Tobias looks down at his bread-and-onion-loaf, his left hand curled around the cool bottle he has become used to drinking at supper, and not for the first time does he think about the fact that there'd be more meat in the loaf if there were less beer in the fridge, less money spent at the pub.
The thought makes him angry with himself, because, as he thinks, it's not only his fault, is it? Eileen likes to tell him it is, that even though she's been working again since Severus started school, they have too little, and why is that so? Why, Tobias? Because you're a drunkard, that's why. A drunkard who'd rather spend his time at the pub with other drunkards, instead of caring for his family, as he should do!
But why he does it, that's never discussed. He's tried to tell her, but she doesn't understand. Maybe he can't express himself properly, or maybe she can't listen properly. Or maybe they have both forgotten how to talk to each other, and now they can't - and, to tell the bitter truth, don't even want to - try any more. They did talk about their problems in the beginning, but at some point which he doesn't even remember, it all slipped away.
Now the fights are all that is left: accusations on both sides, harsh words, yelling, and every now and then, tears on her part. She sometimes looks scared of him when he yells at her, and that's the worst. In these moments, he remembers he loved her - and he does still - and that he never wanted to hurt her. But he can't stop shouting then, and a few times, after he's drunk more than usual, he hits her.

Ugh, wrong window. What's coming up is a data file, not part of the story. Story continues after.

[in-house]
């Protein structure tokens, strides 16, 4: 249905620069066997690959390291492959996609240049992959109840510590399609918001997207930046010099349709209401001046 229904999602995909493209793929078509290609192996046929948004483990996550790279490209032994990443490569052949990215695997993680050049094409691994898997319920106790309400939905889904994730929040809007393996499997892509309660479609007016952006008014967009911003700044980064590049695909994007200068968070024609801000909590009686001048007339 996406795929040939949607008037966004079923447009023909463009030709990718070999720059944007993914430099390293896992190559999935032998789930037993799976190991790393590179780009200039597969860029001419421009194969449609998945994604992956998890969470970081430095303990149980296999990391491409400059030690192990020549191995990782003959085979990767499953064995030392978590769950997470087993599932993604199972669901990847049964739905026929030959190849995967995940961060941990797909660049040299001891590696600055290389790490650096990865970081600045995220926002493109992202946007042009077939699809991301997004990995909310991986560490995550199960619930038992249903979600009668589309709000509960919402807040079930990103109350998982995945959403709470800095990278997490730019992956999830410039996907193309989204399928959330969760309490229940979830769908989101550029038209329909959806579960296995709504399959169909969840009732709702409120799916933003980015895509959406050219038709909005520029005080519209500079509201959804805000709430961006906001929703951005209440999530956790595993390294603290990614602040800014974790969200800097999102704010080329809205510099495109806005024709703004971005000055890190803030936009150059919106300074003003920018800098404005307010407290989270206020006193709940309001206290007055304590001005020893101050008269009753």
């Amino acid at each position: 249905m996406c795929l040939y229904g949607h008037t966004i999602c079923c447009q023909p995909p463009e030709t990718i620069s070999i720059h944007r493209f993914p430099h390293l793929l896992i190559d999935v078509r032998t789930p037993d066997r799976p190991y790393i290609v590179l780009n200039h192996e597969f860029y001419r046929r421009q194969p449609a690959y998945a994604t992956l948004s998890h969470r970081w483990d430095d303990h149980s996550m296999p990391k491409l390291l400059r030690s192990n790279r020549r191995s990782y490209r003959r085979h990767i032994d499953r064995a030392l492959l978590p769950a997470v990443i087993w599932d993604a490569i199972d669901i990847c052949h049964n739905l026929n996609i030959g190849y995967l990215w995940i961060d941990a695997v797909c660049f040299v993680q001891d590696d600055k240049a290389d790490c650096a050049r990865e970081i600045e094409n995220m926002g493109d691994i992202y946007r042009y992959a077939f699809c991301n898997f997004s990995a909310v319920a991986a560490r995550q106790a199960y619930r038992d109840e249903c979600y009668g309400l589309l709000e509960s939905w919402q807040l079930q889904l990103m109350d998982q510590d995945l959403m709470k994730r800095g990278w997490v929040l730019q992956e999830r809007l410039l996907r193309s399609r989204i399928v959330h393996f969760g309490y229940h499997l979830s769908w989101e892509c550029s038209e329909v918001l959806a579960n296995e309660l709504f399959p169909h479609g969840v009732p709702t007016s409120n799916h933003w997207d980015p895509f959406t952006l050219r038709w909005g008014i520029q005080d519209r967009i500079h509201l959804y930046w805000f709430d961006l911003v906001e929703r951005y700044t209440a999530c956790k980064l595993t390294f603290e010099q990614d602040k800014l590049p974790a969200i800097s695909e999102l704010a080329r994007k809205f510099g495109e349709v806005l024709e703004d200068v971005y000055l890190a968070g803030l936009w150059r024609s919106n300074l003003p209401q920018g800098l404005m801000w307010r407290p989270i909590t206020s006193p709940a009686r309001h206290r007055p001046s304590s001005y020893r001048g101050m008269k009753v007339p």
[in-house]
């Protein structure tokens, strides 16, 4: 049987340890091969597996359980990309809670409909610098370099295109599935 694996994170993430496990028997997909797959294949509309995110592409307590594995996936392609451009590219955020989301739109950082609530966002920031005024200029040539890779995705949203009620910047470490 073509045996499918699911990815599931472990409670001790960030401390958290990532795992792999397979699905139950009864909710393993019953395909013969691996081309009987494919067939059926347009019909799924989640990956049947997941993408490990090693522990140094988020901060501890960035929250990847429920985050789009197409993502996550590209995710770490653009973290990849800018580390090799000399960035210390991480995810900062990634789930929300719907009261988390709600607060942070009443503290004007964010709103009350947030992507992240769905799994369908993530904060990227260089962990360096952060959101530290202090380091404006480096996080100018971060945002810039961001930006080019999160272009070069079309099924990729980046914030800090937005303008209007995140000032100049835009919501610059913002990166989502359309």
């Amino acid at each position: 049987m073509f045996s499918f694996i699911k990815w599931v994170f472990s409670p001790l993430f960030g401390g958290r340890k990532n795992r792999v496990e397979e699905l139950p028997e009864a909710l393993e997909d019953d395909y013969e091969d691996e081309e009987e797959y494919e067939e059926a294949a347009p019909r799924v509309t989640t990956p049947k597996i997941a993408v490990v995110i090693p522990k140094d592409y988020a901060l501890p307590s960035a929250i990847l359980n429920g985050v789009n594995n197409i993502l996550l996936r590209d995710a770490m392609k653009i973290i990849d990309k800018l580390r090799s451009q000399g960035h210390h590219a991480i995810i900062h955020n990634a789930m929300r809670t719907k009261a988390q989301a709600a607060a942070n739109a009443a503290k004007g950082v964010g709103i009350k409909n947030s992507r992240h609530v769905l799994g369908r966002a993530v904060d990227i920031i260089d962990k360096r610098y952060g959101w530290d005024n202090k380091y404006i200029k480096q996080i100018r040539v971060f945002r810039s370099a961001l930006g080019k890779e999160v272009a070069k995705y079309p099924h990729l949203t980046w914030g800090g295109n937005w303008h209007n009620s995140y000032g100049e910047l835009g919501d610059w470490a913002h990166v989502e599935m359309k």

He'll always apologise for it afterwards, and she lets him wrap his arms around her, but he notices how she cringes sometimes when he moves quickly, and he hates himself for it. He despises men who hit their wives because he remembers his father, who used to be of the opinion that a thorough beating was the right kind of treatment for his wife and four children. Never, he had sworn to himself, would he become like that. Now he has, and he hates her for it even more than himself, because she makes him drink, makes him lose his temper and shout, makes him into the kind of man he never wanted to be.
He feels so helpless.
And Severus. Once again, Tobias looks at his son, watches him eat, slowly, forkful after forkful, the long, black hair veiling his face. To his father, it seems as if he's always hidden behind some kind of veil nowadays.
When he'd been small, Tobias had played with him after work - when the boy wasn't just a tiny bundle any more that could only eat, sleep, cry and dirty his nappies, that is. Eileen had often complained he wasn't interested in his child. It wasn't true; he just didn't know what to do with him. Later, if he wasn't too tired from work, he'd be Severus's horse and let him ride through the house, or they'd play hide and seek. When there was snow in winter, he'd build Severus a snowman, and on some rare occasions, he even took the four-year-old with him when he went fishing. His son had smiled at the sight of his daddy, and laughed with him, and had come running to the door when his father had come home in the evening.